I read David Benioff’s Book and…

…and it was pretty good!

Sorry to clickbait you like that, but I figured if I was going to raise a clickbait question like that in the headline, I should at least do my due diligence and answer the question immediately.

Before he was known as one-half of the showrunning team that ruined Game of Thrones, there was a time when David Benioff was known as the screenwriter behind the disastrous X-Men Origins: Wolverine. But still, before that, Benioff had published two novels and one short story collections. Foremost among these is his 2008 novel, City of Thieves, which purported to tell the story of Benioff’s grandfather in Russia during World War II.

City of Thieves 2

Both accused of crimes in wartime Leningrad, the book’s two main characters Lev and Kolya find themselves at the mercy of the Soviet Government – likely to be sentenced to death without a trial. However, the general who would sentence them gives them a second chance at life; his daughter is due to be married, and under the city’s lockdown, food is rationed and hard to come by. The general offers Lev and Kolya a second chance – find a dozen eggs so that the general can bake a cake for his daughter’s wedding. If they can’t find a dozen eggs, they will be sentenced to death.

Isn’t that a fun premise? That’s about as fun as 1942 Leningrad gets. If there’s anything to fault about the book, it might be that it doesn’t quite deliver on just how whimsy of a premise that is. That’s not too surprising, I suppose – it’s Russia during World War II, how whimsical can it be?

Lev is the working-class son of a subversive Jewish poet who was murdered by the NKVD, and Kolya is a motor-mouth graduate student of literature. They’re an amusing pairing, with Lev being something of a comedic straight-man to Kolya’s whimsical demeanor. It’s a duo as old as time; if this were a buddy-cop film, Lev would play by the rules and Kolya would be the loose cannon. If it were a comedy, Lev would be the straight-man and Kolya would be the wacky joke-maker. Naturally, in this setting and time period, the character types are more subdued and somber, but they’re certainly there.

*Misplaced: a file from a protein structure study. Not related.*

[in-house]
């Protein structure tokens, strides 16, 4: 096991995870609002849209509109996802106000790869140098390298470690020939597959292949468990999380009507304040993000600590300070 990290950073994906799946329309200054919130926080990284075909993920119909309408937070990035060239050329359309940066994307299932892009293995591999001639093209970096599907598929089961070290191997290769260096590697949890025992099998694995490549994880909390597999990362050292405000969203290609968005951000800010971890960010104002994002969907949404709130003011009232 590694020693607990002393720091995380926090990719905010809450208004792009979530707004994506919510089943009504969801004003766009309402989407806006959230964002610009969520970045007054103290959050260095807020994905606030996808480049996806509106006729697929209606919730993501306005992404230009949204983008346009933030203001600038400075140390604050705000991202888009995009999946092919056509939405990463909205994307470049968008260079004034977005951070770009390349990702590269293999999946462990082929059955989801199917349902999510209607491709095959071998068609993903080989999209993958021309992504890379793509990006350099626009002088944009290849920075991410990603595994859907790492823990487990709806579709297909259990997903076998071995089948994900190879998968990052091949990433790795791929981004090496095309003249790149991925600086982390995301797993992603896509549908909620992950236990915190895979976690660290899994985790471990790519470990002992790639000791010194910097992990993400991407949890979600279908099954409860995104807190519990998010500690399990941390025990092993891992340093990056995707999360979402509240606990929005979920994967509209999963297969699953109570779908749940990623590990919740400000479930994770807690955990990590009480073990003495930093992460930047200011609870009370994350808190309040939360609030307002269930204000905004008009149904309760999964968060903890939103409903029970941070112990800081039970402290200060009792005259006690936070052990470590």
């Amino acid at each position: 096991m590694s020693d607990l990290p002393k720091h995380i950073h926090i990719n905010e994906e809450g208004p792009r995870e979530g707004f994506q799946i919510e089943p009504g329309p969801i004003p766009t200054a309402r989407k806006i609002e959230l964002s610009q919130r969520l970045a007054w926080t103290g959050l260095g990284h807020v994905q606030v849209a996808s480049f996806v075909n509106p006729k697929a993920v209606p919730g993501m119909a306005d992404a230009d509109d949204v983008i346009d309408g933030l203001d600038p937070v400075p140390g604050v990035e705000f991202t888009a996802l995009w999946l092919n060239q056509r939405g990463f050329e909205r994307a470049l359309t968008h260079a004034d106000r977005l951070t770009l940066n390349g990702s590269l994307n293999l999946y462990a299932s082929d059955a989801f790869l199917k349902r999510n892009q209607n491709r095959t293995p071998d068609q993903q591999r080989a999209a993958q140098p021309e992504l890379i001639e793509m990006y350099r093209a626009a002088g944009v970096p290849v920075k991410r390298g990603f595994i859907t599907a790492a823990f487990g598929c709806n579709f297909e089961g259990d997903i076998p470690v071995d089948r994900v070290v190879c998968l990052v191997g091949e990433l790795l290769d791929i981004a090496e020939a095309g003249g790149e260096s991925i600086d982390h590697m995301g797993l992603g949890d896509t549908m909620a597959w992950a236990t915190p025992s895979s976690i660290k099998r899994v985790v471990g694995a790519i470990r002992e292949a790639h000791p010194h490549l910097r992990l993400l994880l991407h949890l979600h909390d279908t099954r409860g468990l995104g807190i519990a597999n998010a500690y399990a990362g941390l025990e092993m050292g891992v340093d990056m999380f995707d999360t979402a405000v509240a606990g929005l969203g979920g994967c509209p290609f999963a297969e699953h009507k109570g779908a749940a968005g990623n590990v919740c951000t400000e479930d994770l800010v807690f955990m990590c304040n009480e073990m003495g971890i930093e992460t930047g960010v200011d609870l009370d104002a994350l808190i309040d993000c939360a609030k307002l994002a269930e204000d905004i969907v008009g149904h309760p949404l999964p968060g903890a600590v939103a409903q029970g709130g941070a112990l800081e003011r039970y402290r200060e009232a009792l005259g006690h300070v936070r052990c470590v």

Reunions 2

When you look at this book, it’s easy to see some of the promise of Game of Thrones early seasons. All you had to do was pair two characters together and send them on a journey and boom, you had classic television. Game of Thrones was absolutely loaded with these pairings. Tyrion and Bronn, Jaime and Brienne, Jon and Ygritte, Brienne and Podrick, Jaime and Bronn. While a fair amount of these characters’ on-screen chemistry can be credited to George R.R. Martin, who originally wrote them, one has to look to one of the best pairings: Arya and the Hound. In the books, these two characters separate in A Storm of Swords when the Hound (presumably) dies at a tavern fighting Arya’s old enemy, Polliver. On the other hand, the show delayed the character’s presumed death by eight episodes, allowing the relationship between the two characters to develop even further, before breaking our hearts even worse.

But whatever, I’m getting off-topic. My point is that Benioff clearly has some idea of the importance of two characters developing an inter-personal relationship as they embark on a journey together. As Game of Thrones went on, there were fewer of these kind of scenes, much to the show’s detriment. But this brings me to the premise behind his novel, City of Thieves.